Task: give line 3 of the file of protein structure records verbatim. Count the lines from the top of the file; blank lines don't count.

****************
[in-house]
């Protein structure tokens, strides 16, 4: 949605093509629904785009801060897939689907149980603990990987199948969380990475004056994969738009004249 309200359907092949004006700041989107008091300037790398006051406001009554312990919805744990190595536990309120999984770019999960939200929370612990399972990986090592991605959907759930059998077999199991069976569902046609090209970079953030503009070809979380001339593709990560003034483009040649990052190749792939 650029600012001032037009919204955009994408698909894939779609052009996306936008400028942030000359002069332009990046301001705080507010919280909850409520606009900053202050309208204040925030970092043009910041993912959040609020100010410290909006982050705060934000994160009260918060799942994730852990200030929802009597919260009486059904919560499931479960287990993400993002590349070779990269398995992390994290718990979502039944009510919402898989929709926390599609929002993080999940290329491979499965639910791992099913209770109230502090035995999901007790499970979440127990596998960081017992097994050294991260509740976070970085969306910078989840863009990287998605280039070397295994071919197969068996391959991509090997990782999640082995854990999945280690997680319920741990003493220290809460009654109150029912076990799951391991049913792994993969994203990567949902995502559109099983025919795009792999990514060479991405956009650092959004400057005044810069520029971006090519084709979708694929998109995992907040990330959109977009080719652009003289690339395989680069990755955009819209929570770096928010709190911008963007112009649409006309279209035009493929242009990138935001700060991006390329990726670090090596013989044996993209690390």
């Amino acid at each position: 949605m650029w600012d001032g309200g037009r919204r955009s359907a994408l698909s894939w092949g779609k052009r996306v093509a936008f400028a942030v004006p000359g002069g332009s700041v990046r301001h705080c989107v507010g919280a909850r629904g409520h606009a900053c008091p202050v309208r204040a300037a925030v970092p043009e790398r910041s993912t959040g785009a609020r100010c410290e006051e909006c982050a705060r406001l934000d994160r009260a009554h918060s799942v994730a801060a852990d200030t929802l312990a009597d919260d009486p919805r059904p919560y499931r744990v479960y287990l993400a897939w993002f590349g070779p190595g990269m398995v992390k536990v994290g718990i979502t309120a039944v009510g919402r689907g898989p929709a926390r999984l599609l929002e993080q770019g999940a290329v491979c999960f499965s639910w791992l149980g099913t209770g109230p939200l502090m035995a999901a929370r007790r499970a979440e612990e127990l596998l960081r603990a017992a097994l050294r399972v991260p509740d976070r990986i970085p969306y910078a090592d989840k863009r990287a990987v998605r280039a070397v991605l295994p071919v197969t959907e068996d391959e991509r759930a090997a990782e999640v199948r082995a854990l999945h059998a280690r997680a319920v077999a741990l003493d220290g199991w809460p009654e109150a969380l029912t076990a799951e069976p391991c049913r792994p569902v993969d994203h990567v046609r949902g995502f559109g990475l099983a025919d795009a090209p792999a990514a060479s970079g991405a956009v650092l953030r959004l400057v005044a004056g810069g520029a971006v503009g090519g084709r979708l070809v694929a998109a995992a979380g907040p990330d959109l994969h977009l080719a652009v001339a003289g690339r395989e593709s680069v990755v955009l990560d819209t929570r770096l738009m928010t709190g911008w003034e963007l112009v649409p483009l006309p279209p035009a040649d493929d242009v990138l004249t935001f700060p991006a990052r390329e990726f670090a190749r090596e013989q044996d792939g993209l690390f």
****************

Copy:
């Amino acid at each position: 949605m650029w600012d001032g309200g037009r919204r955009s359907a994408l698909s894939w092949g779609k052009r996306v093509a936008f400028a942030v004006p000359g002069g332009s700041v990046r301001h705080c989107v507010g919280a909850r629904g409520h606009a900053c008091p202050v309208r204040a300037a925030v970092p043009e790398r910041s993912t959040g785009a609020r100010c410290e006051e909006c982050a705060r406001l934000d994160r009260a009554h918060s799942v994730a801060a852990d200030t929802l312990a009597d919260d009486p919805r059904p919560y499931r744990v479960y287990l993400a897939w993002f590349g070779p190595g990269m398995v992390k536990v994290g718990i979502t309120a039944v009510g919402r689907g898989p929709a926390r999984l599609l929002e993080q770019g999940a290329v491979c999960f499965s639910w791992l149980g099913t209770g109230p939200l502090m035995a999901a929370r007790r499970a979440e612990e127990l596998l960081r603990a017992a097994l050294r399972v991260p509740d976070r990986i970085p969306y910078a090592d989840k863009r990287a990987v998605r280039a070397v991605l295994p071919v197969t959907e068996d391959e991509r759930a090997a990782e999640v199948r082995a854990l999945h059998a280690r997680a319920v077999a741990l003493d220290g199991w809460p009654e109150a969380l029912t076990a799951e069976p391991c049913r792994p569902v993969d994203h990567v046609r949902g995502f559109g990475l099983a025919d795009a090209p792999a990514a060479s970079g991405a956009v650092l953030r959004l400057v005044a004056g810069g520029a971006v503009g090519g084709r979708l070809v694929a998109a995992a979380g907040p990330d959109l994969h977009l080719a652009v001339a003289g690339r395989e593709s680069v990755v955009l990560d819209t929570r770096l738009m928010t709190g911008w003034e963007l112009v649409p483009l006309p279209p035009a040649d493929d242009v990138l004249t935001f700060p991006a990052r390329e990726f670090a190749r090596e013989q044996d792939g993209l690390f």